John Bowlby was born in 1907. He started his intellectual career at the university of Cambridge where he read medicine, upon the advice of his surgeon father.. In his third year of study, John Bowlby became drawn to what would later be known as developmental psychology, and he temporarily gave up plans for a medical career.
After graduation he pursued his new-found interest through volunteer at two progressive schools, the second a small analytically-oriented residential institution that served about 24 maladjusted children, aged 4-18 years. Bowlby is modest about his actual work at the school: "I don't think I would like to describe what I did -I did my best". Two children there had an enormous impact on him. One was a very isolated, remote, and affectionless teenager with no experience of a stable mother figure. This child had been expelled from his previous school for stealing. The second child was an anxious boy of 7 or 8 who trailed Bowlby around, and was known as his shadow. An additional major influence on Bowlby's development was John Alford, one of the other volunteer staff at the school. It was with him that Bowlby spent many hours discussing the effect of early experience, or lack of it, upon character development.
By the time Bowlby's volunteer service came to an end, John Alford had successfully persuaded him to resume his medical studies in order to pursue training in child psychiatry and psychotherapy so that he might further pursue his ideas about family influences upon children's development. Bowlby had accepted Alford's advice reluctantly because he did not look forward to the medical training which was required as the passport to psychiatry. A saving grace was his immediate acceptance into the British Psychoanalytic Society as a student-candidate. His analyst there was Joan Rivière who was a friend of and much influenced by Melanie Klein.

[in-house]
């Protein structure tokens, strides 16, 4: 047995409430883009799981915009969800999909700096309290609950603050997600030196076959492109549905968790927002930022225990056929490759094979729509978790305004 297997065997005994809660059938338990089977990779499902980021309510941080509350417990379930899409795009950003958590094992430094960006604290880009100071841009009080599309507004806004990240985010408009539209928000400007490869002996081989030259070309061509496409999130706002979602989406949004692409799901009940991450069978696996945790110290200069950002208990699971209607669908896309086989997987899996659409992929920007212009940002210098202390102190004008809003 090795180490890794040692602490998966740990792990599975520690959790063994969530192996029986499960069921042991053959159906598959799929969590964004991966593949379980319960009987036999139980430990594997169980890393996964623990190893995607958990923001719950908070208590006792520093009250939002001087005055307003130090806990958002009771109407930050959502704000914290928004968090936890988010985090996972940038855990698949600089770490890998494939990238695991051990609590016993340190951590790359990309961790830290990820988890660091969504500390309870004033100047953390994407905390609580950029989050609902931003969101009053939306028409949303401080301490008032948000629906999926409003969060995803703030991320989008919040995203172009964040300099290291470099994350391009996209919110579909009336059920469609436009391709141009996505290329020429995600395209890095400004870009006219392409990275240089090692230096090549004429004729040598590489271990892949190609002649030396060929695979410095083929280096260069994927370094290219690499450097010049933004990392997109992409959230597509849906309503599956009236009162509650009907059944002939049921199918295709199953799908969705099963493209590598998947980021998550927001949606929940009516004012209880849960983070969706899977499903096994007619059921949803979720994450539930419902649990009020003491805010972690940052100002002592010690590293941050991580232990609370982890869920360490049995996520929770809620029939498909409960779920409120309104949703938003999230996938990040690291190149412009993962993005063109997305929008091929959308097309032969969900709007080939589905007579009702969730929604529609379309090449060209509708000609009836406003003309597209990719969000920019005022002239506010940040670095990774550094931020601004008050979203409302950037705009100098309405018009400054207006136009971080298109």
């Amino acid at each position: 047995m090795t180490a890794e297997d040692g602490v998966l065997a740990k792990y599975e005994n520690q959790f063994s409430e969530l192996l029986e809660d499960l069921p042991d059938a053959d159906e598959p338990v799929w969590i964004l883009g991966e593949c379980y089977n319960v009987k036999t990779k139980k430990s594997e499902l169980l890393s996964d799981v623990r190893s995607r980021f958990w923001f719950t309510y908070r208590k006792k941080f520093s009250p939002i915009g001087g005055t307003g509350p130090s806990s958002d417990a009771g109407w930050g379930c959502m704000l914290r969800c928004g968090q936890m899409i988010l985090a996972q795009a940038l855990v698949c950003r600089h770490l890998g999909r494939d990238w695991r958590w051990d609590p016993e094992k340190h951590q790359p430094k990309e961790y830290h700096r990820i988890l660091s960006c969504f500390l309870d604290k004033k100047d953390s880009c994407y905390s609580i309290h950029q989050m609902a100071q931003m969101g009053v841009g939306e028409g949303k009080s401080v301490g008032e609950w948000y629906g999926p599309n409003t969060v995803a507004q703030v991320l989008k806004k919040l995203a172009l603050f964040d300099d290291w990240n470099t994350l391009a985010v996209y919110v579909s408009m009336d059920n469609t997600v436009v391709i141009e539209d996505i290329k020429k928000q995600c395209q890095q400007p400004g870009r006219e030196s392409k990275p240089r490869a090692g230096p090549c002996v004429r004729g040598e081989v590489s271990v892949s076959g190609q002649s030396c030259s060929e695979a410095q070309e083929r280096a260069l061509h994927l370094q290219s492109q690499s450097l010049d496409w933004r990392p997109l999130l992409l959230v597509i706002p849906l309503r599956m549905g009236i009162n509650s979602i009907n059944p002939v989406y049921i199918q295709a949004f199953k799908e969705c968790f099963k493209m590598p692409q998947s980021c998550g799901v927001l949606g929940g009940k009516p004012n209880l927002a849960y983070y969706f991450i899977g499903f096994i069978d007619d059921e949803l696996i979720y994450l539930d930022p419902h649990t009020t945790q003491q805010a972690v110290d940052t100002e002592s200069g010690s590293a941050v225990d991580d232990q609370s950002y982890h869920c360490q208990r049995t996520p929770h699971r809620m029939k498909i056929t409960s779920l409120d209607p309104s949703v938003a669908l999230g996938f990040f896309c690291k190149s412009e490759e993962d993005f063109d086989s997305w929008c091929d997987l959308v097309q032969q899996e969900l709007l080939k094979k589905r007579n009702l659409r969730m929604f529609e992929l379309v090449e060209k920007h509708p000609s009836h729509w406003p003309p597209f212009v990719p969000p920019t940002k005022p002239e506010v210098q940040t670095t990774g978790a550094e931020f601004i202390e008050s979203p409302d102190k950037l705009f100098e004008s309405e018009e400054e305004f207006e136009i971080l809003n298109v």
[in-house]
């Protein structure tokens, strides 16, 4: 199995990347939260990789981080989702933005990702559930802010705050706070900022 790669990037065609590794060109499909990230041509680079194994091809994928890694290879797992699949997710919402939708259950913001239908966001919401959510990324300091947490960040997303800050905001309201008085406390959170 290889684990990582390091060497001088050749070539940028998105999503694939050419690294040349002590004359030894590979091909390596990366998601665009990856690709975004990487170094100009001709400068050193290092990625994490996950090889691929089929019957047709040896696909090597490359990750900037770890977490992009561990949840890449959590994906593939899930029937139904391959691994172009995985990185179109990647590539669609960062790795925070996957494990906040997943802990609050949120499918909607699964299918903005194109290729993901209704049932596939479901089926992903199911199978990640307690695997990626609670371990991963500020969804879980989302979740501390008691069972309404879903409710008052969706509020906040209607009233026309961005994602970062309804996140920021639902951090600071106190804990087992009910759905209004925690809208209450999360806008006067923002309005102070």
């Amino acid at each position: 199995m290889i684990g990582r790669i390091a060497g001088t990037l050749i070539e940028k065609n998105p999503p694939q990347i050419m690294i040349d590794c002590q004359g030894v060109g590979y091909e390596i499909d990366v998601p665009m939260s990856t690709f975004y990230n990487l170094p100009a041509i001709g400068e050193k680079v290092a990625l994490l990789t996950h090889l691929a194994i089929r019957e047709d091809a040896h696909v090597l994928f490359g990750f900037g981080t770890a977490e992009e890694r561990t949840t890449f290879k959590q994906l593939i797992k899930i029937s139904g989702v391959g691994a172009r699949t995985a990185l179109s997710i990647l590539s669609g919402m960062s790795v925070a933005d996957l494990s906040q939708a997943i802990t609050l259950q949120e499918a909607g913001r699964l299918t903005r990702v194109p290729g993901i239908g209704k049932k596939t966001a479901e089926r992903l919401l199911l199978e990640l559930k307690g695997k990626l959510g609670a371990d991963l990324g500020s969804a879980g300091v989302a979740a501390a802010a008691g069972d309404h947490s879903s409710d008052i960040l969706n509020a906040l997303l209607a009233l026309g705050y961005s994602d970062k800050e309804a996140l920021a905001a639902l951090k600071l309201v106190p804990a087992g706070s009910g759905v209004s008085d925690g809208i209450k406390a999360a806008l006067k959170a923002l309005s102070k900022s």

Interestingly, training in psychiatry and psychoanalysis provided Bowlby with a reasonably tolerant environment in which to develop his own ideas, but the direct impact on his thinking was relatively small. Much more influential than the analysts and psychiatrists who had been his teachers were two social workers whom he encountered during his stint as a fellow at the London Child Guidance Clinic upon completion of his training: Christoph Heinecke and James Robertson. These two persons shared his ideas about the importance for healthy development of a child's early family experience.
Throughout this period, Bowlby felt very strongly that psychoanalysis was putting far too much emphasis on the child's fantasy world and far too little on actual events. He expressed this view in an interesting paper (The Influence of Early Environment in the development of neurosis and neurotic character; 1940; Int. Journal of Psychoanal., XXI, 1-25) which already contains many of the ideas which were later to become central to attachment theory. In emphasizing the influence of early family environment on the development of neurosis, he claims that "psychoanalysts like the nurseryman should study intensively, rigorously, and at first hand, the nature of the organism, the properties of the soil and the interaction of the two". Bowlby dwells on the adverse effects of early separation, advising mothers to visit their young children in hospitals.
Following his own injunction for more rigorous studies, Bowlby used case-notes from his work at the child guidance clinic to prepare the classic paper on Forty-Four Juvenile Thieves, their characters and home lives (published in 1944). A significant minority of the children turned out to have affectionless characters, a phenomenon Bowlby linked to their histories of maternal deprivation and separation.
Upon returning from army service in 1945, Bowlby became head of the Children's Department at the Tavistock Clinic. In order to highlight the importance of the parent-child relationship, he promptly renamed it The Department for Children and Parents. Unlike most psychoanalysts of his time - and of ours- Bowlby was deeply interested in finding out the actual patterns of family interaction involved in both healthy and pathological development. Directing this department entailed running a clinic, undertaking training and doing research. To Bowlby's disappointment, much of the clinical work on the department was done by people with a Kleinian orientation, who regarded his emphasis on actual family interaction patterns as totally irrelevant. Because of this approach rift, Bowlby had to found his own research unit because he could not use the department's clinical cases for the research he was after.